Intense. At the end of the show, my friend and I agreed this was the word that best described the new Royal Academy exhibition featuring the work of Michelangelo and Bill Viola. I was expecting a lot of Michelangelo (possibly more than what’s on display) and a bunch of videos by Viola. The show is in fact an attempted conversation between Viola and Michelangelo – sometimes they have nothing to say to each other, sometimes they get lost in their own verbosity, and only occasionally they spark off interesting ideas.
Bill Viola is a pioneer in video art and among his artistic interests Wikipedia mentions life, emotion, consciousness, and dreams. As he explained in an interview with Laura Barnett, at the age of six he fell into a lake and saw “the most beautiful world he’d ever seen in his life”. All of his art is an attempt to recreate that world of lost beauty. In all honesty, that water is a constant preoccupation of Viola is fairly obvious from the exhibition itself – lakes, ponds, oceans, people submerged and surrounded by pebbles, diving, swimming, floating, and disappearing into abyssal depths are omnipresent. This, on the surface, has very little to do with Michelangelo’s majestic, solid, earthly and telluric figures.
One merit of Viola’s videos is a constant element of surprise. Some of them are unexpected to the point of being disturbing – I almost fainted while watching the Nantes Triptych (1992), where you see a woman giving birth (with no sugar-coating of sort), together with Viola’s mother on her death-bed and (surprise surprise) a man floating in water. In other videos, the surprise is milder and more pleasant. In The Reflecting Pool (1977-79), you spend most of the video wondering what’s the whole point, until something happens that turns your expectations upside down.
Bill Viola, ‘Nantes Triptych’ (1992) © Bill Viola Studio
Other works, while not necessarily ground-breaking in meaning, have undoubtedly a compelling aesthetics. This was certainly true of Slowly Turning Narrative (1992), where a central panel spins round in the middle of a room, flashing the audience now with a video on loop, now with a mirror, with beaming lights to complement the whole. Similarly, Five Angels for the Millennium (2001), five huge videos of people in water in ridiculously slow motion, works mostly on the surface, with its semantics and significance hard to decipher.
Bill Viola, ‘Five Angels for the Millennium’ (2001)
Michelangelo’s drawings, on the other hand, sublime and breath-taking as they usually are, are here limited in number, and often struggle to create a worthy conversation with Viola. Why are two Crucifixions flanking Surrender (2001), where two people are experiencing some strong, blurry emotion, before melting into pure colour? What’s the significance of juxtaposing it to the utterly lonely and colourless experience of Christ on the cross? The contrast felt much too stark for me.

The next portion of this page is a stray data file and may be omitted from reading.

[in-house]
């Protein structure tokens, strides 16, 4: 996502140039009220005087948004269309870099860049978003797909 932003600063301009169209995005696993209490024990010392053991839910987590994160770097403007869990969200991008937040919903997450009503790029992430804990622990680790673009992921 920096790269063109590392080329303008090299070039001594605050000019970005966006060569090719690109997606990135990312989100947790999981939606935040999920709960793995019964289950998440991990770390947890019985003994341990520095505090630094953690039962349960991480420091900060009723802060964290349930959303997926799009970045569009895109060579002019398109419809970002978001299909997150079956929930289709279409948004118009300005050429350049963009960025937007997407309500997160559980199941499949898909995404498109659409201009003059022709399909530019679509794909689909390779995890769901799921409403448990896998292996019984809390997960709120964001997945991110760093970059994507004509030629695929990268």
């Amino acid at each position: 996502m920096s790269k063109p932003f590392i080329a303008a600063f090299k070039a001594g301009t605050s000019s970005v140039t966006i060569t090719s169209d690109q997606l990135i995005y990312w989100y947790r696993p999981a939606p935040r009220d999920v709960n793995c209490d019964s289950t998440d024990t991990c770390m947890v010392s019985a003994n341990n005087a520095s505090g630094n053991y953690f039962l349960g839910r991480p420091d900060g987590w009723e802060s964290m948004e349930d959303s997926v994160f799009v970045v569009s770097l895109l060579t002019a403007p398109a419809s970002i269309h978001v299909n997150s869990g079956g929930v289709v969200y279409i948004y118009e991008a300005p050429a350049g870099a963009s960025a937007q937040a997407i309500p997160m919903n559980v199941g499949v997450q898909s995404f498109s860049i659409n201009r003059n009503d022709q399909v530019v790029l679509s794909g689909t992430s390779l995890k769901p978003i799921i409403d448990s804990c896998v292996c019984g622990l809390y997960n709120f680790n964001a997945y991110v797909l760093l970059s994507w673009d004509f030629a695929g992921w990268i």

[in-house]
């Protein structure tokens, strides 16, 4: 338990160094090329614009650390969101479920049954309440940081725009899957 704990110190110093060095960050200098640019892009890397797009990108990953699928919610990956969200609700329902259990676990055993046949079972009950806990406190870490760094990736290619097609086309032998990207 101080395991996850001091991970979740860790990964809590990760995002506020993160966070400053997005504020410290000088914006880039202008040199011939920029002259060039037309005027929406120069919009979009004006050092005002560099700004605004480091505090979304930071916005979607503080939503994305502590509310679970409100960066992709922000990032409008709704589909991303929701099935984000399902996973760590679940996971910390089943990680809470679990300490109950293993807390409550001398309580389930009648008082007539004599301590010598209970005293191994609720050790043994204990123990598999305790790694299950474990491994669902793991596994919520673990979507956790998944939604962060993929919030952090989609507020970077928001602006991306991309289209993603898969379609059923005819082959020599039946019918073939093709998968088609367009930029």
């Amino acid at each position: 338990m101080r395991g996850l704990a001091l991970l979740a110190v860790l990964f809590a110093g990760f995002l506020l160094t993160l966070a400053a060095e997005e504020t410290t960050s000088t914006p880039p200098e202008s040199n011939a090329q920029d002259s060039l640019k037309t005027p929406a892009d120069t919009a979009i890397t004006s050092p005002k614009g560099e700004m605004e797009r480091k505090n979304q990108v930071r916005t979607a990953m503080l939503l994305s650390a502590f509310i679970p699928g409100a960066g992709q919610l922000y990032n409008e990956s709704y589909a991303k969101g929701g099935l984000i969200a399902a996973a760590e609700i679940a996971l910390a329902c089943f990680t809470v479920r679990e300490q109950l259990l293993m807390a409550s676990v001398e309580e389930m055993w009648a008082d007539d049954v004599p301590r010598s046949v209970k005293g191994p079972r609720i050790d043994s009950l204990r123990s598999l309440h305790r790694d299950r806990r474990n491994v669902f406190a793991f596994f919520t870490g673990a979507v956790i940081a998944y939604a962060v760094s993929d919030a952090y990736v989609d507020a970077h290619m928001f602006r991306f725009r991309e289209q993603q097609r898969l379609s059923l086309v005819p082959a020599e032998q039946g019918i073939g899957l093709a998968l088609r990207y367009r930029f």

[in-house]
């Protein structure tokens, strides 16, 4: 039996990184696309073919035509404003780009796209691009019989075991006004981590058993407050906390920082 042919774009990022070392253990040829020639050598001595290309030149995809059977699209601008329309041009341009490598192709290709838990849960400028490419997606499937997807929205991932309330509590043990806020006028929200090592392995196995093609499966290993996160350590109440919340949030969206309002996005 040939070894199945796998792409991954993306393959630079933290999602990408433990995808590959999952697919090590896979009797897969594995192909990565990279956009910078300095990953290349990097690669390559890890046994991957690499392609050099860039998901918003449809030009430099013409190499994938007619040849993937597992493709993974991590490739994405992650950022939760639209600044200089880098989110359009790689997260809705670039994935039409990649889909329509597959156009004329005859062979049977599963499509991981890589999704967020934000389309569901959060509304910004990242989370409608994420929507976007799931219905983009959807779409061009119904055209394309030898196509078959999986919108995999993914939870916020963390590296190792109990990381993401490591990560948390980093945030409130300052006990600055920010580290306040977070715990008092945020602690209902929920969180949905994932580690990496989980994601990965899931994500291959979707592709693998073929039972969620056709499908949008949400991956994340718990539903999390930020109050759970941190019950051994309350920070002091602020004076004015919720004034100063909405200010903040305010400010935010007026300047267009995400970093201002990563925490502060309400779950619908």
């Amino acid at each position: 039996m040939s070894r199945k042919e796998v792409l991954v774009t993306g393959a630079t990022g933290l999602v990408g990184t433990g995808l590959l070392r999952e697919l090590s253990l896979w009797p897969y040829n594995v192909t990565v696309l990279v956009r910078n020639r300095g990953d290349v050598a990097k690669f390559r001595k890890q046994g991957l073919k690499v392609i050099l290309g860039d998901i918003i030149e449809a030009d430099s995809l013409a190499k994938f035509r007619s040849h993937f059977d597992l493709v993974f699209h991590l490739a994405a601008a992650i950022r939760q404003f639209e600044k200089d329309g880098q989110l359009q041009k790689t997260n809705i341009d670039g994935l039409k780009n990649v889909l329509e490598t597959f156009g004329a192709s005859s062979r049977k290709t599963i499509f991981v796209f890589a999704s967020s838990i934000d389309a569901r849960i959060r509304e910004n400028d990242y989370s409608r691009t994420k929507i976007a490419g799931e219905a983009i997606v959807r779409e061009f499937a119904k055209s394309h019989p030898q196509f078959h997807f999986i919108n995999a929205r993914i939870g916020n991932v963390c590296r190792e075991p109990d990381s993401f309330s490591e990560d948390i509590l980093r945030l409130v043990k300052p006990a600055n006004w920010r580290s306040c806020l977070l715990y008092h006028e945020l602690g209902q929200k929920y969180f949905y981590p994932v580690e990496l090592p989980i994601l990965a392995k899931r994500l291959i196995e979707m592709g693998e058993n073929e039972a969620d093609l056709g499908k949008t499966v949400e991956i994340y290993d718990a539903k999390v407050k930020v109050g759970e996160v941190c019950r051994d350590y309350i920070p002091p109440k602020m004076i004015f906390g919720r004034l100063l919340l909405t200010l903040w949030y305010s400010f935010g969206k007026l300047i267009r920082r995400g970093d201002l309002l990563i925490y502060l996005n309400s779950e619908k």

Likewise, the Taddei Tondo, exhibited in the same room as the Nantes Triptych, doesn’t seem to speak of humanity in the same way as the installation does. The relief, with its tender Madonna and baby Jesus and John the Baptist, is delicate and soft; it’s a whispering non-finito. Its approach to life and death is antipodal to Viola’s triptych; while it does make you realise that Jesus was a real baby and Mary an actual mother, the similarity seem to end there.
Michelangelo, ‘Taddei Tondo’ (1504-5)
One word should be spent also on the words accompanying the show. Curators Martin Clayton, Kira Perov, and Andrea Tarsia, have decided to include a handful of Michelangelo’s sonnets on the exhibition panels. Now, Michelangelo’s poetry is notoriously pretty bad, most of the time unspeakably banal, and more often than not stating the obvious in rather plain language. Reading poems such as “Whoever is born arrives at death” (Poem 21) alongside his works ends up being off-putting, and rather than adding anything, it takes away the already precarious beauty of the show. In addition, a few of the poems chosen deal with the artist’s repudiation of his own art, which just feels out of place here. Even his preoccupation with death, while admittedly related to the subject matter of the exhibition, is expressed in such clumsy terms that doesn’t enrich it in any way.
By contrast, the excerpts from Viola’s writings are a bit more insightful (though at times pretty dense and convoluted). “Duration is to consciousness as light is to the eye” is the one that stayed with me, especially seen in tandem with The Dreamers (2015), where seven people are filmed underwater, hardly moving (hardly breathing even). This prompted questions such as “Who are we when we dream?” and “What is our consciousness made of?”, which felt inspiring and refreshing.
By far the most enriching Michelangelo / Viola combination is at the very end. We come from seeing a trio of glorious resurrections of Christ – glorious in their execution, not in what the wall panel calls “the radiant light” of Christ’s torso, “with a glory that transcends materiality”. The final room exhibits Tristan’s Ascension (The Sound of a Mountain Under a Waterfall) (2005). In the video, Tristan is slowly lifted up on high, in a reverse watershed of water (of course). We don’t know where he comes from, nor where he is going (in fact, we could be blissfully ignoring that he’s Tristan at all), but the work is poignant and beautiful, and takes us places. It has a slow, intense, beautifully elongated quality to it. It demands to be watched from beginning to end, like all great art. I wish the whole exhibition was so uplifting and other-worldly.
Bill Viola, ‘Tristan’s Ascension’ (The Sound of a Mountain Under a Waterfall) (2005) © Bill Viola